‘The tree which moves some to tears of joy is in the eyes of others only a green thing that stands in the way.’—William Blake, The Letters (1799).
Neighbour proximity brings with it commendable values and benefits: existence of community; mutual help and assistance; sharing of resources; and safety by the defeat of isolation. Trees bring with them commendable values and benefits also: cooling and shading; biodiversity; birdlife; cover and privacy; and aesthetics. The quantifiable, shared, health and amenity benefits of living in leafy environments mean that trees and the ‘urban forest’ are valued and protected.
And yet neighbour proximity and trees are not always a happy meld. In an increasingly urbanised environment, people’s decisions about their land and the trees on it can have significant effects on their neighbours’ homes and lives. Neighbour tree disputes are the third largest category of dispute that comes before the Dispute Settlement Centre of Victoria.
Many people are involved in disputes about trees each year, including disputes about encroaching roots and branches and about trees which cause damage or harm. The methods for resolving such disputes—ranging from informal negotiation to litigation—can be unclear and unnecessarily confusing. A number of Australian states have recently enacted specific legislation to provide processes for resolution, and to identify more clearly parties’ rights and responsibilities.
The Victorian Law Reform Commission is examining the current operation of the relevant laws and processes in Victoria governing neighbourhood tree disputes. The inquiry forms part of the Commission’s community law reform program, which enables members of the community to contribute their ideas on how to improve Victorian law, and which is a valuable and important part of the Commission’s functions. In order to contain the size of the inquiry as required by the Victorian Law Reform Commission Act 2000 section 5(1)(b), the inquiry does not consider disputes about light or views, important though they are to those affected, nor does it consider disputes concerning trees situated on public land. The Commission’s priority is upon effective and efficient resolution of disputes between neighbours about trees on neighbouring private land that cause interference, damage or harm.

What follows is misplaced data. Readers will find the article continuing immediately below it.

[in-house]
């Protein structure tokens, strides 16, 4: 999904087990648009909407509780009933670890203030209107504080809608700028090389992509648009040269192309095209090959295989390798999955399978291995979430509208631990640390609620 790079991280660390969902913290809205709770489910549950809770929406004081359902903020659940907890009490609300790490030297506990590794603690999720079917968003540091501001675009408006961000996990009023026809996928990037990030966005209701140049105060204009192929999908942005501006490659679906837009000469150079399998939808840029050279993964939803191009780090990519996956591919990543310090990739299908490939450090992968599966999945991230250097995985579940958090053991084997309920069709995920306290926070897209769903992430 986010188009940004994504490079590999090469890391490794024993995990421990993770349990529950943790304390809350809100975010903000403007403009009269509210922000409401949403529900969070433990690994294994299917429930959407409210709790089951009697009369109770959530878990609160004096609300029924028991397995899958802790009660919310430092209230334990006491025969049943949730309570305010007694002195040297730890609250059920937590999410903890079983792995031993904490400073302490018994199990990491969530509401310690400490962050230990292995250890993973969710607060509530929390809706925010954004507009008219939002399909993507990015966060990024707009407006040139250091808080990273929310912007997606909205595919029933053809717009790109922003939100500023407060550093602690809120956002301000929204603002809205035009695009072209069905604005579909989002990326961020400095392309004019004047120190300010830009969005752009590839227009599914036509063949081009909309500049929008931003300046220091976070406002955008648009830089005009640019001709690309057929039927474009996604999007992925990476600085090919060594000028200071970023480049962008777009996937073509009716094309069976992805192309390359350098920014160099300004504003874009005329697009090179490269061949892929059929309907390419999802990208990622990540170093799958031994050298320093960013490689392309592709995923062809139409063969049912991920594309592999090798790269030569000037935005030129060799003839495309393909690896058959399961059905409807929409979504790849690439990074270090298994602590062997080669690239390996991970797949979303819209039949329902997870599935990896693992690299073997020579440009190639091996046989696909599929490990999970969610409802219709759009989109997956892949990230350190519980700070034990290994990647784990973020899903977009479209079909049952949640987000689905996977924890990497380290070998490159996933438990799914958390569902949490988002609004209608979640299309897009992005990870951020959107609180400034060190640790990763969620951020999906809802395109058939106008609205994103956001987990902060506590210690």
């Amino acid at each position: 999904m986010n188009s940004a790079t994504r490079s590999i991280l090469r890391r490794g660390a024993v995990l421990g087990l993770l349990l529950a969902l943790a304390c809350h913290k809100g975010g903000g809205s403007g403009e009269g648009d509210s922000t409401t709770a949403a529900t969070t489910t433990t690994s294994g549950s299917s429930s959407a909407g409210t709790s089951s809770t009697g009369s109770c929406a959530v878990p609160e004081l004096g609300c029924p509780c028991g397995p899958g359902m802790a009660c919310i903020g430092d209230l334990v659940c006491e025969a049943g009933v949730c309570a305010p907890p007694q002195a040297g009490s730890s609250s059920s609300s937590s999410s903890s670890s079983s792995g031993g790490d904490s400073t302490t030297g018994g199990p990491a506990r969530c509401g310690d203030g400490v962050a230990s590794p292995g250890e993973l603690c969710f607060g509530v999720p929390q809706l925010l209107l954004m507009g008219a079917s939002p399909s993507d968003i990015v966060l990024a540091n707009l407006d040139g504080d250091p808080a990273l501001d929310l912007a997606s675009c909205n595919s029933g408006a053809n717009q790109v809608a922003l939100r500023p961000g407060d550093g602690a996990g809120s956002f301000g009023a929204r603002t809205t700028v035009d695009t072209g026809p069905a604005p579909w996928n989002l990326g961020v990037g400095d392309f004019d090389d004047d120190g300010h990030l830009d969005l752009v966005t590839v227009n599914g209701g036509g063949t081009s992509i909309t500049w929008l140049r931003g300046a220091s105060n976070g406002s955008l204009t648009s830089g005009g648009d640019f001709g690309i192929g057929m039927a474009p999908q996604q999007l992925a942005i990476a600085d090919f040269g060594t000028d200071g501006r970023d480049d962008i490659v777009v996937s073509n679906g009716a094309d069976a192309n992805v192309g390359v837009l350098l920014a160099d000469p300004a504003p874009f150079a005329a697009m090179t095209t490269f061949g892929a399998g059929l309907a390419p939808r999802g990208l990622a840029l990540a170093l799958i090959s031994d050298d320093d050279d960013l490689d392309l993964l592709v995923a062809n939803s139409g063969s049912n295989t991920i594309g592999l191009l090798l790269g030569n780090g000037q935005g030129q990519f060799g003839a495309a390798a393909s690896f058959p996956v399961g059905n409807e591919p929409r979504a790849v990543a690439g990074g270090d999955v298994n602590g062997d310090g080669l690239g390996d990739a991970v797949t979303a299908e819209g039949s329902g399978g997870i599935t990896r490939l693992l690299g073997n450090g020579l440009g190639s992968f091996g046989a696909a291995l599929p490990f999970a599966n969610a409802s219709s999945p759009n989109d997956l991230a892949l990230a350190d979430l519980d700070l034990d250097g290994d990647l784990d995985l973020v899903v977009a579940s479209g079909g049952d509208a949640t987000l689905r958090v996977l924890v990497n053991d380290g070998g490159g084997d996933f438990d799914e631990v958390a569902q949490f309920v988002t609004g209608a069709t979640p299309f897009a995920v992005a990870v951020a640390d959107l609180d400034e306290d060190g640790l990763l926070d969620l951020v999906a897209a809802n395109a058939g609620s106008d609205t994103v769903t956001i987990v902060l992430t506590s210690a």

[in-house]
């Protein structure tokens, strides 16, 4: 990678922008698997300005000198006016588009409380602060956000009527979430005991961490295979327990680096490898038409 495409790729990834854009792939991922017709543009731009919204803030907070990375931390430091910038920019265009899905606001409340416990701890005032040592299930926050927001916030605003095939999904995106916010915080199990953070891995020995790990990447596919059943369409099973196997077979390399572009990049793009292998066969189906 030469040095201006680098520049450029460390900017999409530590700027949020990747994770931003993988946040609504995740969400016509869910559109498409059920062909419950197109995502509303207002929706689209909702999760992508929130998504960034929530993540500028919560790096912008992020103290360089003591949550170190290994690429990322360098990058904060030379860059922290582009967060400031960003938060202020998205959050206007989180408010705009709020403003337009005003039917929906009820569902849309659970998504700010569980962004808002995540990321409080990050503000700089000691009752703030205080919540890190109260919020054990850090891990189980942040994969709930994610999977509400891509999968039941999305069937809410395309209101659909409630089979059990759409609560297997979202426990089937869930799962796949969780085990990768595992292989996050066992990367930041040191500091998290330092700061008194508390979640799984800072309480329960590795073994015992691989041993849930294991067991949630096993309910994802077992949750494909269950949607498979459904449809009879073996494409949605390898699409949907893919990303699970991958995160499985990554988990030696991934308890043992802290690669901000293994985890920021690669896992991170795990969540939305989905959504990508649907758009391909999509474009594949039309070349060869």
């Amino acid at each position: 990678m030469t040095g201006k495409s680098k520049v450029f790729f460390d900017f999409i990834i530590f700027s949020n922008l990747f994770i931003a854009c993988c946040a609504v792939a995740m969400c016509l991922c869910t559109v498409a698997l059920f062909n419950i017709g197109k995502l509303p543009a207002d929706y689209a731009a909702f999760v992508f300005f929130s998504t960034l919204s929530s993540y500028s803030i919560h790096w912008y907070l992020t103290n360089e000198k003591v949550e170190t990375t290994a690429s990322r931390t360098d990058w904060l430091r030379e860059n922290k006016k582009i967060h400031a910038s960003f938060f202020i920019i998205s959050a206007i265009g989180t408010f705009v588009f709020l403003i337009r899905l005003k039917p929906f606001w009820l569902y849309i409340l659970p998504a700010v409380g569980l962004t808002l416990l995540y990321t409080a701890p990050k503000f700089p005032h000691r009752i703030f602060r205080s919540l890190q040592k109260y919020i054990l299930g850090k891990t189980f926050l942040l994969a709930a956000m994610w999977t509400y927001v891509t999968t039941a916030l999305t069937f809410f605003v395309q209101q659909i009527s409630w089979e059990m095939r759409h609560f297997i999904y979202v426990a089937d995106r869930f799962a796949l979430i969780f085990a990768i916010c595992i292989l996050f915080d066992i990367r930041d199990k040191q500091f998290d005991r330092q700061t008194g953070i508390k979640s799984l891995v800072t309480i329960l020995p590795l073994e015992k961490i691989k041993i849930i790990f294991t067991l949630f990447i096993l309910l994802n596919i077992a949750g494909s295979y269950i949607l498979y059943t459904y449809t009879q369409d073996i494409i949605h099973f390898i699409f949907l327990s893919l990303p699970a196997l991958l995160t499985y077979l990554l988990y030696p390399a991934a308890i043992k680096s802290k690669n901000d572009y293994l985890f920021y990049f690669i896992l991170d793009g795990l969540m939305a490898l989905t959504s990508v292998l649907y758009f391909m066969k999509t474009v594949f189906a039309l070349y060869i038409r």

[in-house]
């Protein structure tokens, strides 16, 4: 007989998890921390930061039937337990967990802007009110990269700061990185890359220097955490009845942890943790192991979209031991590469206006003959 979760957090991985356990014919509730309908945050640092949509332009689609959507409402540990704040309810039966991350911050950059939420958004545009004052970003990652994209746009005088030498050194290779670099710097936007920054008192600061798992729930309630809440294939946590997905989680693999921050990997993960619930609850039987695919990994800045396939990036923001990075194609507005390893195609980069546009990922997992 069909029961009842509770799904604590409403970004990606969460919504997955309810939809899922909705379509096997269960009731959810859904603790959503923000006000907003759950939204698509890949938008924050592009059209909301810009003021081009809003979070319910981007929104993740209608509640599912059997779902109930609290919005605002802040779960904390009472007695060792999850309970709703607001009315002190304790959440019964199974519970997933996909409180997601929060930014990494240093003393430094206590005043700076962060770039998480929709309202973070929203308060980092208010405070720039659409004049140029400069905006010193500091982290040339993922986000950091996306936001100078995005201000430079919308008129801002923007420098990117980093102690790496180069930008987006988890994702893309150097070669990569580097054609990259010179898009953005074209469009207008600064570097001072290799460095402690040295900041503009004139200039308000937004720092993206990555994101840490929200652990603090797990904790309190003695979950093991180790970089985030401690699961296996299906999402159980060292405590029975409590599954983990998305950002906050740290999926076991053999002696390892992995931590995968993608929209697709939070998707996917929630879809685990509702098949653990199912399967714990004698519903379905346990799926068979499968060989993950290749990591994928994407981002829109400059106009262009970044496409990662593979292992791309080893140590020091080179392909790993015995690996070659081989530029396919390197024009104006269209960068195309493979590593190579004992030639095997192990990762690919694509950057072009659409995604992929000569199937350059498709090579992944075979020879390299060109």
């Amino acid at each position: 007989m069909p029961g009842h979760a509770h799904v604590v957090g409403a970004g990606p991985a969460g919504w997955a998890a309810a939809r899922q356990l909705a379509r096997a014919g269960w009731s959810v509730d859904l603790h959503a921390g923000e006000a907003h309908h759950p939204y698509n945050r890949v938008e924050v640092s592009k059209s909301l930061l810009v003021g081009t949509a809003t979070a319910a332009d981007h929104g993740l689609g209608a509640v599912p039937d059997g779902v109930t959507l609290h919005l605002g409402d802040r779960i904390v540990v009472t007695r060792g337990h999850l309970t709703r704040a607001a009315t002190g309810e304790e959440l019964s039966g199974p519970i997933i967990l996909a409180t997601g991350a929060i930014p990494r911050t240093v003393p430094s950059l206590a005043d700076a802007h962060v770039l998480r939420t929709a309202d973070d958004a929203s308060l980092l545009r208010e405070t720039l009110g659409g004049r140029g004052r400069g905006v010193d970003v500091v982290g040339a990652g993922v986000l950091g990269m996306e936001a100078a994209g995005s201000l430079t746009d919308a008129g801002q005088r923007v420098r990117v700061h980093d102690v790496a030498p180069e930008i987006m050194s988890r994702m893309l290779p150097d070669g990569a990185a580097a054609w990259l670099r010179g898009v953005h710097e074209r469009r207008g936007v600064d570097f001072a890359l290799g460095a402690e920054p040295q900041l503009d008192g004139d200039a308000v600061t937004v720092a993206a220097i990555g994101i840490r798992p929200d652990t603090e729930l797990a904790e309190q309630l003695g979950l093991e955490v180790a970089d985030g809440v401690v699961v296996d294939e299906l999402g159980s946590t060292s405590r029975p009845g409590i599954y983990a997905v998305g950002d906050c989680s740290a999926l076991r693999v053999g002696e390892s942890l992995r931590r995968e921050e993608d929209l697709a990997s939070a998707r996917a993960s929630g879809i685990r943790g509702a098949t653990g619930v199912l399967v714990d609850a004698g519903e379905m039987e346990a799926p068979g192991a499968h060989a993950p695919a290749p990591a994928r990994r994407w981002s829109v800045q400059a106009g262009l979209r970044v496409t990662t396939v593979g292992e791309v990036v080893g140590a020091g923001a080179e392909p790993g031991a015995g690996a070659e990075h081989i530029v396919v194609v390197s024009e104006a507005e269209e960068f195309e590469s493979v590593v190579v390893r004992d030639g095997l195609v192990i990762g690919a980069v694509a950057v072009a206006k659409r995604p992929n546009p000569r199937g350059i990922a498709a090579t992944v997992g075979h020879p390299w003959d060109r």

The Commission has undertaken this inquiry following suggestions from community members, a number of which were based on their own experience of trying to resolve a neighbourhood tree dispute.
The Commission will now consider whether the current law and processes, as well as available information and support, are effective and, if not, what type of legal regime should take their place.
I encourage anyone with an interest in the issues discussed in this paper to make a submission to the Commission by 28 February 2018. Your submissions will be taken into account in the formulation of recommendations by the Commission to government as to reform of the law.
The Hon. P. D. Cummins AM
Victorian Law Reform Commission